Have you ever passed a kidney stone before? If so, you know it’s terrible! I’ve met women who would rather deliver a baby! Fortunately, there are a few dietary changes you can make to help prevent their formation.
In the video below, Dr. James Farrell discusses dietary recommendations that help prevent kidney stones.
If you don’t like the video or want more information, continue reading.
Here are 5 dietary recommendations that can help prevent kidney stones
1) Drink more water
You want to try and make about 2.5 liters of urine in a day. I know we don’t all pee in a measuring cup, or hopefully not many of us at all.
Therefore, here is how to tell you’re hydrated enough:
- If your urine is clear, you’re hydrated.
- If it’s yellow, drink more water. Not soda or juice, more water!
Note: If you’re not drinking enough water, consider one of the following products to help you do so.
2) Eat less salt
While most kidney stones are calcium based, it’s how much salt your kidney sees that really matters. When I say salt or sodium, I’m using them interchangeably as they mean the same thing.
I have a lot of patients who say “doc, it’s not a problem – we don’t add table salt to our food so I think we’re good there.” You might be good, but humor me for a second.
The majority of salt in our diet comes from canned, boxed, packaged, processed and fast food. And we all need salt to live but we don’t need too much.
In fact, we should be getting about 2 to 2.3 grams of salt in our diet a day (or 2,000 milligrams to 2,300 milligrams).
Remember that 1 gram is 1,000 milligrams. The reason this matters is I want you to look at the food labels of the things you buy. It’ll say sodium in milligrams and everything is based off serving sizes. In doing so, you have a rough idea of how much salt you have in your body on a daily basis.
See where your big salt loads are and where you can make some changes. The easy changes are buying from packages or companies that have less salt in them upfront.
Also, low and no salt added foods are available, you just have to look for them a little bit – and I don’t think you’re going to miss the taste.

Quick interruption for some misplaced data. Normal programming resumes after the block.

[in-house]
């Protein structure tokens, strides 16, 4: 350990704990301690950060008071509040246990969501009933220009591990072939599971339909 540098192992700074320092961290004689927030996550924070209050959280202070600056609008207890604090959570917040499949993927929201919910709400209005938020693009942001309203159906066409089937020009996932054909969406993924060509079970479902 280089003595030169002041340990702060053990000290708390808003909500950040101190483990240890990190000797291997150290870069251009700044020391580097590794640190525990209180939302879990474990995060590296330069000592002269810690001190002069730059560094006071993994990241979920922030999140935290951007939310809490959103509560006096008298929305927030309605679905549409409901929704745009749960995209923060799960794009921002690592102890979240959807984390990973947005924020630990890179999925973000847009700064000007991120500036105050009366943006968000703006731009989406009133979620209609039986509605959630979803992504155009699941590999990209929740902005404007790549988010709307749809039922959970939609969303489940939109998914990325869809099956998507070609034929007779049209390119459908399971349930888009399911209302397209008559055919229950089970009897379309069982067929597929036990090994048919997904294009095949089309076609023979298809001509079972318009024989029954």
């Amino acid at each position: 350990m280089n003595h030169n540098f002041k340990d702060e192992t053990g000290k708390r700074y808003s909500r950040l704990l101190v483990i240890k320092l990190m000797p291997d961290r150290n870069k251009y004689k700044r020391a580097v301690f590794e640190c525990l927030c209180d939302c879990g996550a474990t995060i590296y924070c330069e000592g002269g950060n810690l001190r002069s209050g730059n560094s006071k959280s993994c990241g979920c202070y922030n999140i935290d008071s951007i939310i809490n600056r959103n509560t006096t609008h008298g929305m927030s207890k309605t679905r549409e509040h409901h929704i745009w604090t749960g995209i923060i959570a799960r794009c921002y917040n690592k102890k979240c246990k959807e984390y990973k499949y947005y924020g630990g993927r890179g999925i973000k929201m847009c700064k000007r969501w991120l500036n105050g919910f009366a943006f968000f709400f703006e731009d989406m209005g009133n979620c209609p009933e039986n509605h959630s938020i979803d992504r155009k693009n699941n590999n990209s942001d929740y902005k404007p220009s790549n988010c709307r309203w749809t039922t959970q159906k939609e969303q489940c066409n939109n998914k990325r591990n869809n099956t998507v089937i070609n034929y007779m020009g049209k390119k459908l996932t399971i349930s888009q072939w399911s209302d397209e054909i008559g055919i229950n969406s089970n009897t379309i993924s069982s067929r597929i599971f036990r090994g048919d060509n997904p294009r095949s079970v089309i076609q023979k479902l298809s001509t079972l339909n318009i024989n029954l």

For all those foods that don’t have a label, like produce or if you eat out at chain restaurants, you can actually google that stuff. Most of the time you can find out how much sodium is in what you’re eating.
Overall, get a rough idea of where you are. Are you consuming 3 grams a day? 2 grams a day? 4 grams a day? See where you can make some changes.
3) More citrate
Have you ever had someone say “If you have kidney stones, just drink lemonade!”?
You can buy them, slice them up, squeeze them in your water – consider that your vitamins. If you’re going to do whole limes or whole lemons, drink through a straw or gulp it so you don’t hurt the enamel on your teeth. If you don’t like lemons or limes, then you can get a lot of citrate from fresh tomatoes.
Also, if you make uric acid stones, citrate will actually dissolve them because citrate helps with some acid/base status in your body and stones have a lot to do with acid/base status.
The other thing here is that citrate it’s water soluble. This means that any excess that you have you’re just going to pee out. Therefore, it’s hard to have too much citrate.
4) Eat less animal-based protein
For people who like numbers, I tend to say 70 grams or less. For people who like portions, go for 4 to 6 ounces twice a day and that should be the amount of animal base protein you have because it’s higher in acid and will help you make more stones.
People who are vegetarians make fewer stones. Also, soy-based protein has less acid, so there is less likely for kidney stones there.
5) Lowering oxalates
This one gets a little tricky. The most common stone is calcium oxalate. Oxalates are naturally in all sorts of plant material. They’re also in lots of stuff that is good for us such as spinach, nuts, berries, tea, coffee, chocolate, and alcohol.
Therefore, it gets tough to say a low oxalate diet since that may take some stuff away. Also, they’re pretty high in potato chips and french fries, so we can all probably do a little better there.
Lastly, if you have more than 500 milligrams of Vitamin C, that’s going to increase your oxalate contents. Therefore, try and stay below 500 milligrams.
Final thoughts on kidney stones
Now a lot of people rightfully ask, “Wait a second, if calcium stones are what we’re making, why not drop calcium?” The answer for that is that low calcium diets increase your ability to make stones.
If I give you that mechanism, you’re probably going to fall asleep. Just recognize that calcium supplements and normal calcium diets are OK!
Now, some people have medical problems that make or cause them to make a lot of stones. For all this information, please see your doctor as well. However, recognize that these are great dietary tips to reduce your ability to make stones.